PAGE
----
The proprietors, Messrs. Belcher & Brother, have politely favored us with the following description of the establishment, and also, with the statistics connected with the business of the concern for the year 1847.

The establishment with its out buildings, fronting on Levee street, occupies an entire block of two hundred and forty in width by 125 feet in depth, having streets on its north, east and south, and an alley twenty-five feet wide on the west. The main building is one hundred by eighty feet, seven stories. Engine and boiler house, ninety by forty-five feet, two stories. Retort house, seventy by thirty-five feet. Office and work-shops, sixty by twenty feet; all covered with iron roofing. There is a water cistern in the establishment which contains 100,000 gallons; water-pipes connect with the city reservoir; there are hose attachments in each story, and also an engine house with hose, to guard against fire. Connected with the establishment, is a cooperage employing fifteen to twenty-five coopers.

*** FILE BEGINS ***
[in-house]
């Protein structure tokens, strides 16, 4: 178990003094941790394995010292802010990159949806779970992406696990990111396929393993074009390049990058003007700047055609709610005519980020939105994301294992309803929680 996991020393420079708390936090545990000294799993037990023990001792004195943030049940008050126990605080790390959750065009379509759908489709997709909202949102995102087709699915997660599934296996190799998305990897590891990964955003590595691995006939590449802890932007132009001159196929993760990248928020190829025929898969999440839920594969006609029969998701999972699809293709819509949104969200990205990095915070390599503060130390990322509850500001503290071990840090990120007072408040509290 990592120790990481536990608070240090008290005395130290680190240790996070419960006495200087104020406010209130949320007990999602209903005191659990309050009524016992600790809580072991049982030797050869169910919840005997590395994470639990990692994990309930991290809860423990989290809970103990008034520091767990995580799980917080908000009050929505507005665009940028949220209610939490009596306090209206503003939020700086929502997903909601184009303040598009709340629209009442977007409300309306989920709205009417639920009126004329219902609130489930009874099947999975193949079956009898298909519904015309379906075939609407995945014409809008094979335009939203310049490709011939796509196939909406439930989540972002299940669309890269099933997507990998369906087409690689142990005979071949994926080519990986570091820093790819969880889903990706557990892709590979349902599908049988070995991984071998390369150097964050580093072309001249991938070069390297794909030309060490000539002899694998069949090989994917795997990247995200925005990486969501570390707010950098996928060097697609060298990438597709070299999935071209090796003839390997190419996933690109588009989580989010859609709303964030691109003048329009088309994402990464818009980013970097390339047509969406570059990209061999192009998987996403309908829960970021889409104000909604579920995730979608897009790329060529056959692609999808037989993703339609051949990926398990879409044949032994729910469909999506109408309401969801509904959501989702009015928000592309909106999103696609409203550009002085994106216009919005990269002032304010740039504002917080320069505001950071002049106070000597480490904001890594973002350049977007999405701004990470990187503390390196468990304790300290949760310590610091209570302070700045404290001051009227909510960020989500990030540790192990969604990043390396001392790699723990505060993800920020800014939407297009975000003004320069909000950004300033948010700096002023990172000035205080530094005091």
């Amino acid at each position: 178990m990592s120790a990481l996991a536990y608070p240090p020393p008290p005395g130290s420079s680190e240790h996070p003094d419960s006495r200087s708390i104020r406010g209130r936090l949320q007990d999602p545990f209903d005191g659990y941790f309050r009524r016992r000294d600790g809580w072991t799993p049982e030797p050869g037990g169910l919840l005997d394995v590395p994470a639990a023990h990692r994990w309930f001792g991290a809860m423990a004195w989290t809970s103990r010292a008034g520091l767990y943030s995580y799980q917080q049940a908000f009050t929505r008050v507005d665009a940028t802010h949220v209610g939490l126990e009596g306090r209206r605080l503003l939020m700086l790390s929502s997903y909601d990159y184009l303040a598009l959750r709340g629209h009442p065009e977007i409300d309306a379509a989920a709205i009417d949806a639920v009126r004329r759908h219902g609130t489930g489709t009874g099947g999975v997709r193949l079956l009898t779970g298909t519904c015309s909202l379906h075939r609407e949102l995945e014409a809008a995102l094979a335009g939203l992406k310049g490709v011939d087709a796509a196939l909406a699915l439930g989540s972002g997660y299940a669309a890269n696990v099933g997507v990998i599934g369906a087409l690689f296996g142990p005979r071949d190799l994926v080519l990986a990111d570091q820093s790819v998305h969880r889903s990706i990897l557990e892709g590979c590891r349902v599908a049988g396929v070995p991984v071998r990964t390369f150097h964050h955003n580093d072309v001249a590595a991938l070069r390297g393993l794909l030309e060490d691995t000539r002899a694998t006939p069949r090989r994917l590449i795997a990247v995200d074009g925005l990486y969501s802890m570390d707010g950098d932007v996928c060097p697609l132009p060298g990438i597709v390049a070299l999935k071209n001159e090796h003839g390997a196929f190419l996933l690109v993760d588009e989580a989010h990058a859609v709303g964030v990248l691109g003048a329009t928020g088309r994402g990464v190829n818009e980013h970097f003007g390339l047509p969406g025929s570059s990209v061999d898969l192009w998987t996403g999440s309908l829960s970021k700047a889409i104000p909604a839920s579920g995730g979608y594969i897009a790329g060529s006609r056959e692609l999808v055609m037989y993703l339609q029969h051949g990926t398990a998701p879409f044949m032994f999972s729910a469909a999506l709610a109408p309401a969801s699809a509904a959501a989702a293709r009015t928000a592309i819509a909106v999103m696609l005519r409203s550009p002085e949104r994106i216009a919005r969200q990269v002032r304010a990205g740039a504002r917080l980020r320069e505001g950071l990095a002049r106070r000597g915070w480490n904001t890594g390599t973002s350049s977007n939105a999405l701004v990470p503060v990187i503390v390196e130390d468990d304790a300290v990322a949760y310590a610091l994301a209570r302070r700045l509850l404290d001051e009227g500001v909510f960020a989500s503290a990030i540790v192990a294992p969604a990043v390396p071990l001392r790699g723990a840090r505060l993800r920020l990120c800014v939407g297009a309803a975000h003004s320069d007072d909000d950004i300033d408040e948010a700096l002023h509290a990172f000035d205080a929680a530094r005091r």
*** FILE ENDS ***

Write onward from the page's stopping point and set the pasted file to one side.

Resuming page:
The arrangement of the establishment, evinces much judgment and skill, and there is a completeness in all the details, that is truly admirable.

The amount of product for 1847, was 4,860,000 pounds refined sugar of all kinds; 8,000 barrels sugar-house molasses; 1,000 barrels golden syrup; being upwards of 9,000,000 pounds of refined sugars, syrups and molasses.

The establishment at this time, is turning off about 500 tons of refined sugar, syrup and molasses, per month. The number of persons employed at the present time, in all the departments, including clerks, is about one hundred. The workmen connected with the refining department, are mostly Germans, who are employed at wages ranging from eighteen to twenty-four dollars per month.

Cuba and Louisiana sugars, are mostly used in this establishment for refining. The best qualities of loaf crushed and powdered sugars and golden syrups, are made entirely of Cuba sugars. The medium and common qualities of refined sugars and sugar-house molasses, are made from the raw sugars and syrups of Louisiana.

We are in formed by the proprietors that the advantages in the price of labor, fuel and bone slack, enable them to compete successfully with the refineries of the south.

The proprietors have shown a sound and discriminating judgment in selecting St. Louis as a suitable place for their enterprize. The freight of the raw material to this point, costs but little more than would the manufactured article, and therefore the difference in the cost of labor, fuel, &c., is nearly all a clear advantage in favor of the manufacturers here over those of the south. This is especially the case in regard to the refined sugars and syrups consumed north and west of this place.